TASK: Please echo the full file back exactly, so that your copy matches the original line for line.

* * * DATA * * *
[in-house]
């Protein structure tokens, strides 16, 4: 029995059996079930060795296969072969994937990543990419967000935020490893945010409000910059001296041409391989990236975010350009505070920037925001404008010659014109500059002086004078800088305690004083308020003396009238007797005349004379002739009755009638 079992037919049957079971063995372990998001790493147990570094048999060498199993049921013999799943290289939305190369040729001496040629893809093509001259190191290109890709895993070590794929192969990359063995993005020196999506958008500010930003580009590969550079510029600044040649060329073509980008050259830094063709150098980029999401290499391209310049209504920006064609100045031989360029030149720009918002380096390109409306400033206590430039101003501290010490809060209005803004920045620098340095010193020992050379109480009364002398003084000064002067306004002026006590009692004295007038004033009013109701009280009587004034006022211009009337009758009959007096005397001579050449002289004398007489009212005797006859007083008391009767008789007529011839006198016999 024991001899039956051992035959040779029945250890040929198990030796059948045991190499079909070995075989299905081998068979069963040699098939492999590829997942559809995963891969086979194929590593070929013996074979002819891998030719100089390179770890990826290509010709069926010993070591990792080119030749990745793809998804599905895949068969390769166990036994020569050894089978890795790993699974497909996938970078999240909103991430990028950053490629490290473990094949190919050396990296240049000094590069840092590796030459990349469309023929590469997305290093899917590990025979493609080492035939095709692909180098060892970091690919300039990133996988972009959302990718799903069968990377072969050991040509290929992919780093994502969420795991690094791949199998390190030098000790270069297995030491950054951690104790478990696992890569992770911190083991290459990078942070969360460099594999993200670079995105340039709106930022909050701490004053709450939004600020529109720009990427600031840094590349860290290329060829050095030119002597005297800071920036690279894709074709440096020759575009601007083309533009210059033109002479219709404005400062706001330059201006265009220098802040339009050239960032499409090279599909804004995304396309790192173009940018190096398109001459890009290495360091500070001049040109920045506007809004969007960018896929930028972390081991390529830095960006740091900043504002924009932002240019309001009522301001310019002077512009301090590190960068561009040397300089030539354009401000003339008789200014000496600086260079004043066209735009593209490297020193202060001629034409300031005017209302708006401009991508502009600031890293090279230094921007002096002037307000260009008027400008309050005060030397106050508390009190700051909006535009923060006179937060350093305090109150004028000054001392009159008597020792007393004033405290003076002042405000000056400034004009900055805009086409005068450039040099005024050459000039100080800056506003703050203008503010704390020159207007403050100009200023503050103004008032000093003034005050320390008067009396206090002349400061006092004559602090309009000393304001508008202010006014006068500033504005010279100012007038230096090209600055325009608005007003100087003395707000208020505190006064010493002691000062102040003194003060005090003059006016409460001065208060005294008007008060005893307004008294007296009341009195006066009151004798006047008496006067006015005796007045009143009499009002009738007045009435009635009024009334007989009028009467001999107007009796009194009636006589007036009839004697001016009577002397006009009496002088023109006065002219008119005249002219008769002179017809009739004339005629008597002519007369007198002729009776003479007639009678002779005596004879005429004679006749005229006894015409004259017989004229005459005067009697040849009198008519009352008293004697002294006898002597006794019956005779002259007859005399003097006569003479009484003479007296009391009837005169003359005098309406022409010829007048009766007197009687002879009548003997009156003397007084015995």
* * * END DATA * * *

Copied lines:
[in-house]
């Protein structure tokens, strides 16, 4: 029995059996079930060795296969072969994937990543990419967000935020490893945010409000910059001296041409391989990236975010350009505070920037925001404008010659014109500059002086004078800088305690004083308020003396009238007797005349004379002739009755009638 079992037919049957079971063995372990998001790493147990570094048999060498199993049921013999799943290289939305190369040729001496040629893809093509001259190191290109890709895993070590794929192969990359063995993005020196999506958008500010930003580009590969550079510029600044040649060329073509980008050259830094063709150098980029999401290499391209310049209504920006064609100045031989360029030149720009918002380096390109409306400033206590430039101003501290010490809060209005803004920045620098340095010193020992050379109480009364002398003084000064002067306004002026006590009692004295007038004033009013109701009280009587004034006022211009009337009758009959007096005397001579050449002289004398007489009212005797006859007083008391009767008789007529011839006198016999 024991001899039956051992035959040779029945250890040929198990030796059948045991190499079909070995075989299905081998068979069963040699098939492999590829997942559809995963891969086979194929590593070929013996074979002819891998030719100089390179770890990826290509010709069926010993070591990792080119030749990745793809998804599905895949068969390769166990036994020569050894089978890795790993699974497909996938970078999240909103991430990028950053490629490290473990094949190919050396990296240049000094590069840092590796030459990349469309023929590469997305290093899917590990025979493609080492035939095709692909180098060892970091690919300039990133996988972009959302990718799903069968990377072969050991040509290929992919780093994502969420795991690094791949199998390190030098000790270069297995030491950054951690104790478990696992890569992770911190083991290459990078942070969360460099594999993200670079995105340039709106930022909050701490004053709450939004600020529109720009990427600031840094590349860290290329060829050095030119002597005297800071920036690279894709074709440096020759575009601007083309533009210059033109002479219709404005400062706001330059201006265009220098802040339009050239960032499409090279599909804004995304396309790192173009940018190096398109001459890009290495360091500070001049040109920045506007809004969007960018896929930028972390081991390529830095960006740091900043504002924009932002240019309001009522301001310019002077512009301090590190960068561009040397300089030539354009401000003339008789200014000496600086260079004043066209735009593209490297020193202060001629034409300031005017209302708006401009991508502009600031890293090279230094921007002096002037307000260009008027400008309050005060030397106050508390009190700051909006535009923060006179937060350093305090109150004028000054001392009159008597020792007393004033405290003076002042405000000056400034004009900055805009086409005068450039040099005024050459000039100080800056506003703050203008503010704390020159207007403050100009200023503050103004008032000093003034005050320390008067009396206090002349400061006092004559602090309009000393304001508008202010006014006068500033504005010279100012007038230096090209600055325009608005007003100087003395707000208020505190006064010493002691000062102040003194003060005090003059006016409460001065208060005294008007008060005893307004008294007296009341009195006066009151004798006047008496006067006015005796007045009143009499009002009738007045009435009635009024009334007989009028009467001999107007009796009194009636006589007036009839004697001016009577002397006009009496002088023109006065002219008119005249002219008769002179017809009739004339005629008597002519007369007198002729009776003479007639009678002779005596004879005429004679006749005229006894015409004259017989004229005459005067009697040849009198008519009352008293004697002294006898002597006794019956005779002259007859005399003097006569003479009484003479007296009391009837005169003359005098309406022409010829007048009766007197009687002879009548003997009156003397007084015995």